then was) might perhaps have wholly been extin. $ One who held himself bound to neither party.


for an address was negatived by a large majority. What is this unbounded sole power which is But the advantage thus gained was only temimputed to me? How has it discovered itself, porary. A spirit of disaffection had spread or how has it been proved ?

throughout the kingdom; and the next elecWhat have been the effects of the corruption, tions, which took place a few months after, ambition, and avarice with which I am so abund- showed that the power and influence of Walpole antly charged ?

were on the decline. Still he clung to office Have I ever been suspected of being corrupt- with a more desperate grasp than ever. He ed? A strange phenomenon, a corrupter him- used some of the most extraordinary expedients self not corrupt! Is ambition imputed to me? ever adopted by a minister, to divide the Oppo. Why then do I still continue a commoner ? I, sition and retain his power. He even opened a who refused a white stats and a peerage. I had, negotiation with the Pretender at Rome, to ob. indeed, like to have forgotten the little ornament tain the support of the Jacobites. But his ef. about my shoulders (the garter), which gentle- forts were in vain. He lost his majority in the men have so repeatedly mentioned in terms of House; he was compelled to inform the King sarcastic obloquy. But surely, though this may that he could no longer administer the governbe regarded with envy or indignation in another ment; he was created Earl of Orford with a place, it can not be supposed to raise any resent- pension of £4000 a year, and resigned all his ment in this House, where many may be pleased offices on the 11th of February, 1742.


WILLIAM PULTENEY, first Earl of Bath, was born in 1682. He was elected a member of Parliament in early life, and applied himself to the diligent study of the temper of the House, and the best mode of speaking in so mixed and discordant an assembly. He made no attempts to dazzle by any elaborate display of eloquence; for it was his maxim, that “there are few real orators who commence with set speeches." His powers were slowly developed. He took part in almost every important debate, more (at first) for his own improvement than with any expectation of materially changing the vote. He thus gradually rose into one of the most dexterous and effective speakers of the British Senate.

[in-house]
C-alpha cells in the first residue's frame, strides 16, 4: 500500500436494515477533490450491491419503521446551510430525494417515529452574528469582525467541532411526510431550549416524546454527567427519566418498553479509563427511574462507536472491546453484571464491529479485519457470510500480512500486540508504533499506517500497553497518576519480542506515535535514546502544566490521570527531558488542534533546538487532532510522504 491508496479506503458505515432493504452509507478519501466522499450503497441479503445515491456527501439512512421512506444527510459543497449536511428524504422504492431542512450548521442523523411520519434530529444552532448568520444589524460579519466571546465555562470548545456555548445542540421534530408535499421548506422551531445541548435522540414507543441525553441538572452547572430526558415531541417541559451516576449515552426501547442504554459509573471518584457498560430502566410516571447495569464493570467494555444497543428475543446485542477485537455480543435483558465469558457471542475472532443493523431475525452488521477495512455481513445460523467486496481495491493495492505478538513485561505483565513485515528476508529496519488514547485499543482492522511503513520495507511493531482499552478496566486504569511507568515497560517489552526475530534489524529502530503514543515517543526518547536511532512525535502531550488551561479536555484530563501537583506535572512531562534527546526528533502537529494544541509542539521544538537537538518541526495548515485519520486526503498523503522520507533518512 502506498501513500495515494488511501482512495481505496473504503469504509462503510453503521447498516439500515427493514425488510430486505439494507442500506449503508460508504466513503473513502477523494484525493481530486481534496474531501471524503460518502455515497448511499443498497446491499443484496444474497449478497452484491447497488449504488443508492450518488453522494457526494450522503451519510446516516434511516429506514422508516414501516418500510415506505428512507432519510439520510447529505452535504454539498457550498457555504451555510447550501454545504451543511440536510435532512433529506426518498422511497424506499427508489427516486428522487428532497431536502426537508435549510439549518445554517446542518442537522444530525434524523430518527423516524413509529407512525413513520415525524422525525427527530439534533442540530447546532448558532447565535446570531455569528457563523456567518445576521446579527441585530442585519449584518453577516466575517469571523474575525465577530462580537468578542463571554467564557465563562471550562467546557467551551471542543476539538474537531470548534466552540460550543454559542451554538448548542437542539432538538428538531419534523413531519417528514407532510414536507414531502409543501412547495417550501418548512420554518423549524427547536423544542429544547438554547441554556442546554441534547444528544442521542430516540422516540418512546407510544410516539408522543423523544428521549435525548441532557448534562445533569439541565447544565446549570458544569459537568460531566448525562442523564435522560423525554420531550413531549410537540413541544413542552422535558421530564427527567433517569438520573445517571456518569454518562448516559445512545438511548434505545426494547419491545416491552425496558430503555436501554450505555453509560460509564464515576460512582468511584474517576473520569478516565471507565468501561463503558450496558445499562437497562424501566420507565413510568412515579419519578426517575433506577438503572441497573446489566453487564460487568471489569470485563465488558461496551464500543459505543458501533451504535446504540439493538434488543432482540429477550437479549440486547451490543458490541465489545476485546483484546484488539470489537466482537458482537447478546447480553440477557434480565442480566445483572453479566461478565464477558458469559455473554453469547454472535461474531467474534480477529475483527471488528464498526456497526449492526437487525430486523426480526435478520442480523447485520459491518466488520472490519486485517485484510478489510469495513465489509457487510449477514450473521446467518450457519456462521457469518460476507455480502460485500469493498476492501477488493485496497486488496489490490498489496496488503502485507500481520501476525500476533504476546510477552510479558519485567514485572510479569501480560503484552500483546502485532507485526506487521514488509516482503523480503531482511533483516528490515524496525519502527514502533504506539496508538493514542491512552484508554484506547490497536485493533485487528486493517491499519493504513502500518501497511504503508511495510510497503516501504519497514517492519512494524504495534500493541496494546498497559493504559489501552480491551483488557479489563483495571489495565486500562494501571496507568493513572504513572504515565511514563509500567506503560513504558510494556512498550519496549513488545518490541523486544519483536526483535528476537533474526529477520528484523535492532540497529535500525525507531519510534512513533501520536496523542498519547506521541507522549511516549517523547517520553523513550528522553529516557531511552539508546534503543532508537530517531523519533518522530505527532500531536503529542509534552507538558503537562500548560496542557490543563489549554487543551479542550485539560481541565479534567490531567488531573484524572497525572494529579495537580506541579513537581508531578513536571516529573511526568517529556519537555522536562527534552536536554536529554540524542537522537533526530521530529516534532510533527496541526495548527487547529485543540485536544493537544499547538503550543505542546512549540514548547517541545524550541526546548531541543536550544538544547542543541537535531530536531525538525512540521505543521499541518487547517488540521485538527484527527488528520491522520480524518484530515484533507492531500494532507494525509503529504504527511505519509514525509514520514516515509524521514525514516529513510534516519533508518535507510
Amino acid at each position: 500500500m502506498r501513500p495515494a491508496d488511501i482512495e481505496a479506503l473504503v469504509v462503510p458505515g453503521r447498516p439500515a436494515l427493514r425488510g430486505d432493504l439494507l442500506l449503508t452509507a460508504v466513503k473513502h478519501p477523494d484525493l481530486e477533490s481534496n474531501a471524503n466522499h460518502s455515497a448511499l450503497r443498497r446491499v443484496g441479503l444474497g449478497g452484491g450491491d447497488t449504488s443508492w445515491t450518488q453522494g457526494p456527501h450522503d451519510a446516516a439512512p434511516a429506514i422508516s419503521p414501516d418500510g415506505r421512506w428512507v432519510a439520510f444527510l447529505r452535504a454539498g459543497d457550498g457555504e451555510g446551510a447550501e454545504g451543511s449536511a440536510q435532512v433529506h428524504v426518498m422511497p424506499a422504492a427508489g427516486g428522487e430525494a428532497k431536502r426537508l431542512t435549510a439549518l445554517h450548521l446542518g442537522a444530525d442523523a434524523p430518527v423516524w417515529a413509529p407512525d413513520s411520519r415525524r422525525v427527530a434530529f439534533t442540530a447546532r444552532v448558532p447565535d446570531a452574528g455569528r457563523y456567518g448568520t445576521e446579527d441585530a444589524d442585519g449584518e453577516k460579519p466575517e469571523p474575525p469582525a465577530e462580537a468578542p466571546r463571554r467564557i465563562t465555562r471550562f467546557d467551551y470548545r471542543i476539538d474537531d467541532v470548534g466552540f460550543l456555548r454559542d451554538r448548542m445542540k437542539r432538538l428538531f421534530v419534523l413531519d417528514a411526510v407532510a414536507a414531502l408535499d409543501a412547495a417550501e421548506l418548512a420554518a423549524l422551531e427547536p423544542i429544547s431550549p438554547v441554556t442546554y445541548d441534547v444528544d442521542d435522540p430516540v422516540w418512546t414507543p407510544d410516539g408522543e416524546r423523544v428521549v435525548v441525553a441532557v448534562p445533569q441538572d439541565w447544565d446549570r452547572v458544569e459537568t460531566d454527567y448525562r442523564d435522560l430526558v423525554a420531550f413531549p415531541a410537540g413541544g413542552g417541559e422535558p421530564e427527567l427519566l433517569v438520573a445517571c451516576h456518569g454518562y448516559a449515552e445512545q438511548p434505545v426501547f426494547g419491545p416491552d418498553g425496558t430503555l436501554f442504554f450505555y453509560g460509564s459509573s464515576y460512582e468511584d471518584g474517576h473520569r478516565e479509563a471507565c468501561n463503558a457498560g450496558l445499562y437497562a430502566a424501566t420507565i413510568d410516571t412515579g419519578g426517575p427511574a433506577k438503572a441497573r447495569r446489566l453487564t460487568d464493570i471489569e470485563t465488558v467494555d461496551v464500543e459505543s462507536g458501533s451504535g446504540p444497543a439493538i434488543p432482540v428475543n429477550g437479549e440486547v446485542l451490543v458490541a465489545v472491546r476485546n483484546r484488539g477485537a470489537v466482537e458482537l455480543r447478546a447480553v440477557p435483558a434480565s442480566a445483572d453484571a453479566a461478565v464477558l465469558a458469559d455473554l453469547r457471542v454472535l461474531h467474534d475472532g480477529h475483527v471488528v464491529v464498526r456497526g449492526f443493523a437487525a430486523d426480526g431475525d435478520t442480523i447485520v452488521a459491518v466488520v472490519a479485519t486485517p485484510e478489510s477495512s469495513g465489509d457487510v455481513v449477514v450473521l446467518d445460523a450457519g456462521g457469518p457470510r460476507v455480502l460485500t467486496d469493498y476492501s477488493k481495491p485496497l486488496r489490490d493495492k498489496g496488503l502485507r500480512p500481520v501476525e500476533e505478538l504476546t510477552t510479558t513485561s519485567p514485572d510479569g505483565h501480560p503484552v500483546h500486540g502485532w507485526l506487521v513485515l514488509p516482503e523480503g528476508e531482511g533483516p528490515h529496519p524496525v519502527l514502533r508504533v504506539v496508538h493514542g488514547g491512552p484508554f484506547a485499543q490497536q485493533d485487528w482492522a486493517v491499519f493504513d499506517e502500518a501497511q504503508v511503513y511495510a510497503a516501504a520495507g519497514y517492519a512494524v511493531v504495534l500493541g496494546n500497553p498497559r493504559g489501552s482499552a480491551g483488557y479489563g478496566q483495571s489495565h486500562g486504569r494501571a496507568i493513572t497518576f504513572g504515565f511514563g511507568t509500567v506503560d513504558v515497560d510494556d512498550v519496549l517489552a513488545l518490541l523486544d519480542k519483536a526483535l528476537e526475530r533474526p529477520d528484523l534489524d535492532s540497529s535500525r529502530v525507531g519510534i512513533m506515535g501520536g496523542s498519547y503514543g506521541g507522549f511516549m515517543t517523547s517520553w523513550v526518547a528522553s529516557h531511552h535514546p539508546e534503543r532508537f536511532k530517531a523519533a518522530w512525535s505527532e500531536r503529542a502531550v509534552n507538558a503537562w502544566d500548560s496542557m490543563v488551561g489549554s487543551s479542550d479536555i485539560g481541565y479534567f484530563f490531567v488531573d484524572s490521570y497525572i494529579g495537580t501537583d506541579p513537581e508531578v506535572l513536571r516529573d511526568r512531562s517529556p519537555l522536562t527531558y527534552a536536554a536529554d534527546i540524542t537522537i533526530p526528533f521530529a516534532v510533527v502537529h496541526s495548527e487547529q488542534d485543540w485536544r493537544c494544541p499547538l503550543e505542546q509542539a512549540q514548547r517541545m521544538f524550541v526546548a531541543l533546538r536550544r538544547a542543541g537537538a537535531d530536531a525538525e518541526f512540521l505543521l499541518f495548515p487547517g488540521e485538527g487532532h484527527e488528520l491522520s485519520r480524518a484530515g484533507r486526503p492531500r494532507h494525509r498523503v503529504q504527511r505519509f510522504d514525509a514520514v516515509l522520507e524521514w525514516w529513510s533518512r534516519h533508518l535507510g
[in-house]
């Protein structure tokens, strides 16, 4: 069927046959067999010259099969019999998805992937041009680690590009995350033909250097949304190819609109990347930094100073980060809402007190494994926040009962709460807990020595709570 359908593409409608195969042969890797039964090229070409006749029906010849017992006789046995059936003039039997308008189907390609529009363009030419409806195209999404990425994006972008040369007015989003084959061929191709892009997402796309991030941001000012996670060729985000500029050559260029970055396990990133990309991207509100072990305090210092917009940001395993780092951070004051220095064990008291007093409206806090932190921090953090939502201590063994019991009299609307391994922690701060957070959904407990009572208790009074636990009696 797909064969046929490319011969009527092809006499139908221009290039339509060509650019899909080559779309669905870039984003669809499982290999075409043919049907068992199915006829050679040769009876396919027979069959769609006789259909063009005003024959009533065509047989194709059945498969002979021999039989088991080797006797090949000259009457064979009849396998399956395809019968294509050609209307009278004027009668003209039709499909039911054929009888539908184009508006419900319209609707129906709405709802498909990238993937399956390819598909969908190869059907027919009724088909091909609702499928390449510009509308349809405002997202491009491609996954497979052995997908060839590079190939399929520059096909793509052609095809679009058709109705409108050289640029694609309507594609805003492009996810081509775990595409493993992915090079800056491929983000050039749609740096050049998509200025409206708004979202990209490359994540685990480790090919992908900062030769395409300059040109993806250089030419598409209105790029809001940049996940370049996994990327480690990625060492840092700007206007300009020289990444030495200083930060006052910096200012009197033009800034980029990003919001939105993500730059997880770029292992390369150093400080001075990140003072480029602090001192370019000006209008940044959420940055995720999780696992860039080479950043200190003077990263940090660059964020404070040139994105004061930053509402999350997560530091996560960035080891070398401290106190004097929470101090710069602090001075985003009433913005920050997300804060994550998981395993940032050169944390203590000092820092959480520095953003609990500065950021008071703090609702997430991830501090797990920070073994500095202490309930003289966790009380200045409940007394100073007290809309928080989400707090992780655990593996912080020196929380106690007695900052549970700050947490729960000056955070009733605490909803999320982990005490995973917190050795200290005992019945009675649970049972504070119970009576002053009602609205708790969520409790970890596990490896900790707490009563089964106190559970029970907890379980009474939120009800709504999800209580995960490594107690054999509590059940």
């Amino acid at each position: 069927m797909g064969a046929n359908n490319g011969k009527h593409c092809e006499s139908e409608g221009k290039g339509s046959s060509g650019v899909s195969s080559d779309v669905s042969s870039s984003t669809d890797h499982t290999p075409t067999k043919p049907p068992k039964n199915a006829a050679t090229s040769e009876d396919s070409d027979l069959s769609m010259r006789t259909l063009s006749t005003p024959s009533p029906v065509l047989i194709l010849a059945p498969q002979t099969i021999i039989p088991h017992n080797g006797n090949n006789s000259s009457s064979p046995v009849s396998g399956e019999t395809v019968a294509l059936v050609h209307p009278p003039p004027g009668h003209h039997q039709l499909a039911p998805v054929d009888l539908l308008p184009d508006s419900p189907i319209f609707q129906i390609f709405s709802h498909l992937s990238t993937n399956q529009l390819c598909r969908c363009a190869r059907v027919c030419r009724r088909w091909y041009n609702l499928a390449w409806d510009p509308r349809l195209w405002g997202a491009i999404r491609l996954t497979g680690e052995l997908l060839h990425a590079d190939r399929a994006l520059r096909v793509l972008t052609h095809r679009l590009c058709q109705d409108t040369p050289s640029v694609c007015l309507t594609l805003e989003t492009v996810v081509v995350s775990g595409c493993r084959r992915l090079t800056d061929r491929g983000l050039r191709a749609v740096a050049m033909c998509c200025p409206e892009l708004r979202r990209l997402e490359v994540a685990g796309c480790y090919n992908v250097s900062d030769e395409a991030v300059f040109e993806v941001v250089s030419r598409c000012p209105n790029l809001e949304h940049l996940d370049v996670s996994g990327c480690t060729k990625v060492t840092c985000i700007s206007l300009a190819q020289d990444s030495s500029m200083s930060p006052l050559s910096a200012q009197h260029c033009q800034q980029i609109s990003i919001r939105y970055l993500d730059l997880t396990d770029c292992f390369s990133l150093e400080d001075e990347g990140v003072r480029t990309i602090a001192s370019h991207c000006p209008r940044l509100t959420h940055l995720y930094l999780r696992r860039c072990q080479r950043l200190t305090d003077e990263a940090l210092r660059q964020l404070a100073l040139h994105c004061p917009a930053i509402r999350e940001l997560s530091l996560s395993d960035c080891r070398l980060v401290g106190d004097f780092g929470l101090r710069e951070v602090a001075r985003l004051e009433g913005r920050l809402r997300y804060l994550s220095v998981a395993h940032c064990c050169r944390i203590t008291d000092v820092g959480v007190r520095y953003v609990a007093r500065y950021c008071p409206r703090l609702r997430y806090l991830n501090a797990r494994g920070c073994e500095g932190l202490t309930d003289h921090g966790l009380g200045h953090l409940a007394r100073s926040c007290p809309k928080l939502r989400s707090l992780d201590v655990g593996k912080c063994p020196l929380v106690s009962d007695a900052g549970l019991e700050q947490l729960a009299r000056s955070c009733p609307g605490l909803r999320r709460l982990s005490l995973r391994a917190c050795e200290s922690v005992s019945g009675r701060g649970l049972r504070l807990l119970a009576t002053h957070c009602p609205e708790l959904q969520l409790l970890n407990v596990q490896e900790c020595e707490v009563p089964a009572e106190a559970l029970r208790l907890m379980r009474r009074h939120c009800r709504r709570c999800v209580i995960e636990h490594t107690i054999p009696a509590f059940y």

His speeches, unfortunately, have been worse reported, in respect to the peculiar characteristics of his eloquence, than those of any of his contemporaries. The following one, however, though shorter than might be wished, is undoubtedly a fair specimen of the bold, direct, and confident, though not overbearing manner, in which he ordinarily addressed himself to the judgment and feelings of the House. The language is uncommonly easy, pointed, and vigorous. The sentences flow lightly off in a clear and varied sequence, without the slightest appearance of stateliness or mannerism. It is the exact style for that conversational mode of discussion which is best adapted to the purposes of debate.

Walpole, when displaced by the exertions of Pulteney in 1742, had the satisfaction of dragging down his adversary along with him. He saw that the Opposition must go to pieces the moment they were left to themselves; that a new administration could never be framed out of such discordant materials; and that whoever should undertake it would be ruined in the attempt. He therefore induced the King to lay that duty upon Pulteney. The result was just what he expected. The King insisted on retaining a large proportion of Walpole's friends. Comparatively few offices re. mained for others, and both Whigs and Tories were disappointed and enraged. Pulteney shrunk from taking office himself, under these circumstances. He professed great disinterestedness; he had no desire for power; he would merely accept a peerage, which all parties regarded as the reward of his perfidy. He was created Earl of Bath; and the name of Patriot, as Horace Walpole tells us, became a term of derision and contempt throughout all the kingdom. When the newly-created earls met for the first time in the House of Lords, Walpole walked up to Pulteney, and said to him, with a mixture of pleasantry and bitterness, for which he was always distinguished, “ Here we are, my Lord, the two most insignificant fellows in England.” Pulteney died on the 8th of June, 1764.




SIB,_We have heard a great deal about Par- tion. A standing army is still a standing army, liamentary armies, and about an army continued whatever name it be called by. They are a body from year to year. I have always been, sir, and of men distinct from the body of the people; they always shall be, against a standing army of any are governed by different laws; and blind obekind. To me it is a terrible thing, whether un-dience, and an entire submission to the orders of der that of Parliamentary or any other designa- | their commanding officer, is their only principle.